WASHINGTON — The 138-page proposed fiscal year 2021 budget issued by President Donald Trump’s administration on February 10 proposes to reauthorize surface transportation funding to the tune of $810 billion over the next decade, along with an additional one-time payment of $190 billion to support a broad mixture of “infrastructure investments” across a range of industrial sectors.
That would add up to over $1 trillion in direct federal transportation and infrastructure funding between 2021 and 2030 represents a “distinct departure” from the administration’s 2018 outline, which sought to leverage $200 billion of direct federal funding into $1 trillion in overall investment with state/local and private contributions, according to an article in the Journal, the official publication of the American Association of State Highway and Transportation Officials.
In a related development, published reports said the Trump administration on Monday proposed cutting billions in discretionary spending in next year’s Department of Transportation budget, while also calling for broad increases in spending over the next decade, a disconnect that left some in Congress and outside groups struggling to interpret the administration’s intentions.
As for the infrastructure proposal the DOT said with the expiration of the Fixing America’s Surface Transportation (FAST) Act in September, the time to take bold action to address these and other challenges is now. “Building on the foundation provided in the FAST Act, the administration’s funding proposal would largely grow by almost 4 percent annually through fiscal year [FY] 2030 … that will provide states and other entities with dependable and predictable funding for an entire decade,” the DOT said.
Near term, that translates into an $89 billion budget request for USDOT FY 2021 funding – a nearly 2 percent increase above FY 2020 appropriations, of which $64 billion would come via the Highway Trust Fund (HTF). The administration noted, however, that its request for $21.6 billion in discretionary transportation budget authority for FY 2021 is a $3.2 billion or 13 percent decrease from what was enacted for FY 2020.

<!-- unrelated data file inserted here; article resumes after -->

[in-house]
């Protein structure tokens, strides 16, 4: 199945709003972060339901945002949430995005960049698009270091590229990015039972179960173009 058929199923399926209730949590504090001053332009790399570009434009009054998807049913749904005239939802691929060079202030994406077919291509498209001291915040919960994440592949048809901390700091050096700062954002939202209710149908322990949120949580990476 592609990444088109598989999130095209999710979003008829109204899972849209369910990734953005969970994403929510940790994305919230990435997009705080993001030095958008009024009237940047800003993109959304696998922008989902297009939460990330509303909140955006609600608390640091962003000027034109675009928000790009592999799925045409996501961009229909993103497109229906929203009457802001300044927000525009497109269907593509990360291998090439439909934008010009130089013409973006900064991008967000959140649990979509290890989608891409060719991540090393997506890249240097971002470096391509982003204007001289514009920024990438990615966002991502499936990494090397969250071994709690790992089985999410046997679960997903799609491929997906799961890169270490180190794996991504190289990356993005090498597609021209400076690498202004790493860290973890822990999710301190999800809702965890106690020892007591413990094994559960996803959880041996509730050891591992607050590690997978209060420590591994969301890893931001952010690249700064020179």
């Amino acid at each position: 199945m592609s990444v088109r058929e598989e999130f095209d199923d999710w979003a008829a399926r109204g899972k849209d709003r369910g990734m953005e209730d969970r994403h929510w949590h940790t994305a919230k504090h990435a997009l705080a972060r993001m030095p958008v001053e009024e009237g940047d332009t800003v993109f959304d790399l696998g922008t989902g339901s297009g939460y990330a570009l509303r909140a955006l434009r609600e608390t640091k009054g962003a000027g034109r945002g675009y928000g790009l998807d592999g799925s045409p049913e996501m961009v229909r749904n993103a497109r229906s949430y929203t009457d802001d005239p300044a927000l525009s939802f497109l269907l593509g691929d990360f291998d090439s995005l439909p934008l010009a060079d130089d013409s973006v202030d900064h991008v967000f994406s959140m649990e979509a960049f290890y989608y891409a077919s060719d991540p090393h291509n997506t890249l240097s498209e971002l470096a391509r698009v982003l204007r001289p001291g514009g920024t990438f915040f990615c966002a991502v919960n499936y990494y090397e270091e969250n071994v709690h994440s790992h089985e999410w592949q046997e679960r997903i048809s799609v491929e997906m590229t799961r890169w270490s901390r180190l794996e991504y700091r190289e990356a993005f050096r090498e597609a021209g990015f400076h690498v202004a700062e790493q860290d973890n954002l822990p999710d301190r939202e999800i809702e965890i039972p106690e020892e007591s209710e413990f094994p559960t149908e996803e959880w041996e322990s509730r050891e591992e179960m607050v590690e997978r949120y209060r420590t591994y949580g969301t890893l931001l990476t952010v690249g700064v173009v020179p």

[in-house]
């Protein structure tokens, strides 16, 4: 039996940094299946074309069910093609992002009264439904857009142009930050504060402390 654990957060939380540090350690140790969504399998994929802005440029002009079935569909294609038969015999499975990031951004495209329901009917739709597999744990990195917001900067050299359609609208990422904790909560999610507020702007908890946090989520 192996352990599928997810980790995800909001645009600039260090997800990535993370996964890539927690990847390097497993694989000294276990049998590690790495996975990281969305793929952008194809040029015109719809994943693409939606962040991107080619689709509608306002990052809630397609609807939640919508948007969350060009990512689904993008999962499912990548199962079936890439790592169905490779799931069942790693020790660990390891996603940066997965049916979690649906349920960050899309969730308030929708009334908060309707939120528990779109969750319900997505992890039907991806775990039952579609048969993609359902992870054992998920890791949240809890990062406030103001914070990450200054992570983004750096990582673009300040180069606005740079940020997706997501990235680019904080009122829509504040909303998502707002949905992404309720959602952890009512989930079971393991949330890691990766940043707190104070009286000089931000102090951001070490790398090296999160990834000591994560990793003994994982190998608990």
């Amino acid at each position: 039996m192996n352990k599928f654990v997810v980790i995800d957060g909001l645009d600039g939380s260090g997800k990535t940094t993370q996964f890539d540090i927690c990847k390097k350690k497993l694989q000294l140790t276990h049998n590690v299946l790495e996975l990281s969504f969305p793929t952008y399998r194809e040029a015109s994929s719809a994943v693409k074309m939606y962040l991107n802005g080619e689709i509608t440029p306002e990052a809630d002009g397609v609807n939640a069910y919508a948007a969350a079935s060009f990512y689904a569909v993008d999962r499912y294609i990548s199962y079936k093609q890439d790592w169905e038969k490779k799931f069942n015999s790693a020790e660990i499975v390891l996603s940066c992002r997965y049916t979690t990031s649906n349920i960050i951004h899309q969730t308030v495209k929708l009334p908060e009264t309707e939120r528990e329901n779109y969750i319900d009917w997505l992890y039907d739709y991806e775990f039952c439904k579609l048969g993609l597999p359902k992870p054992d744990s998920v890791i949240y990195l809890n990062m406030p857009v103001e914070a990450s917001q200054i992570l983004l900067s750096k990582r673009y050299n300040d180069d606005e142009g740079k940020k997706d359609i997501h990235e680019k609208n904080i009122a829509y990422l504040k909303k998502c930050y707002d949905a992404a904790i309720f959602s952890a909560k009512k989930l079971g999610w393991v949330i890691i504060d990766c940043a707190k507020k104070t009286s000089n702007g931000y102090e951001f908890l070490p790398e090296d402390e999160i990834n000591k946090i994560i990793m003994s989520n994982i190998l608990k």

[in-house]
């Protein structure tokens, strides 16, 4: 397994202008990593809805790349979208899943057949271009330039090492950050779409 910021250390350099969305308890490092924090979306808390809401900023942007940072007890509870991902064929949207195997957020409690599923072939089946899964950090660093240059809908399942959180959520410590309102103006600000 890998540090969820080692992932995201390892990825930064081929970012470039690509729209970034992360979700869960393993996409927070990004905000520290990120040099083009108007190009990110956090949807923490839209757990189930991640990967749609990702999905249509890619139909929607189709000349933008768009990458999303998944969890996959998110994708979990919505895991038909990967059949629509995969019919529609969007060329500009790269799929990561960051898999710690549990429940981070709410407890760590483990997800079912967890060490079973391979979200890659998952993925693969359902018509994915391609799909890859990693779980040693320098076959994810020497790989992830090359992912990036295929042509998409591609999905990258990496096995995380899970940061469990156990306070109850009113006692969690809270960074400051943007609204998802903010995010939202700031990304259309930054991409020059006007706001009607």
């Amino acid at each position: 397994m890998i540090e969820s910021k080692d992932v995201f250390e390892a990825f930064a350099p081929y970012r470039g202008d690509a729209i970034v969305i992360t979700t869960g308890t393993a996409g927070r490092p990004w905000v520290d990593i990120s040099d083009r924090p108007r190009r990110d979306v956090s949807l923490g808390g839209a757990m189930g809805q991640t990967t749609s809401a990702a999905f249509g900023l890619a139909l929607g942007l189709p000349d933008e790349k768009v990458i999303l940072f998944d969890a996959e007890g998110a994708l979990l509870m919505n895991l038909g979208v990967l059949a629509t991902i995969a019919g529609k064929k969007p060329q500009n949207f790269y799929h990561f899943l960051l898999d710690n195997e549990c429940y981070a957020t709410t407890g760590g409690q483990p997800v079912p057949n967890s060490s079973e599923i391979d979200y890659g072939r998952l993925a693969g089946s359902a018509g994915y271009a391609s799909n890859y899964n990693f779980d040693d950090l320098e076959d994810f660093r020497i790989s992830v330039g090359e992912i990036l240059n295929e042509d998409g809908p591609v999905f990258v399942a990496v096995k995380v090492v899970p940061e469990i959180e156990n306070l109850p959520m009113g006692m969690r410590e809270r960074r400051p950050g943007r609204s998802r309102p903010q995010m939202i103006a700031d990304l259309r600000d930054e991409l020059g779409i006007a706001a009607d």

An analysis of the budget proposal by American Association of State Highway and Transportation Officials policy staff noted that such fiscal proposals by the White House represent “the traditional first step” in budget negotiations with Congress towards final FY 2021 appropriations measures.
The proposed DOT FY2021 proposed budget cuts discretionary spending by 13 percent, including deep reductions in spending on Amtrak and airport grants. It also cuts more than $2 billion in highway infrastructure funds and more than $500 million in transit grants.
Joel Szabat, the Transportation Department’s acting undersecretary, pointed to the deep shortfall in the Highway Trust Fund, which covers road and transit projects nationwide.
The fund’s main source of money, the gas tax, has failed to keep up with inflation or national needs.
As it always has been, the argument over whether to raise the gas tax to replenish the fund remains a major sticking point in the discussion about how to fund any infrastructure plan.
Tolls and a vehicle miles traveled tax are other funding options that has been discussed within the circle of transportation stakeholders.
“We estimate that there’s $261 billion in additional Highway Trust Fund cash that’s required to support the administration’s proposal over 10 years,” Szabat said.
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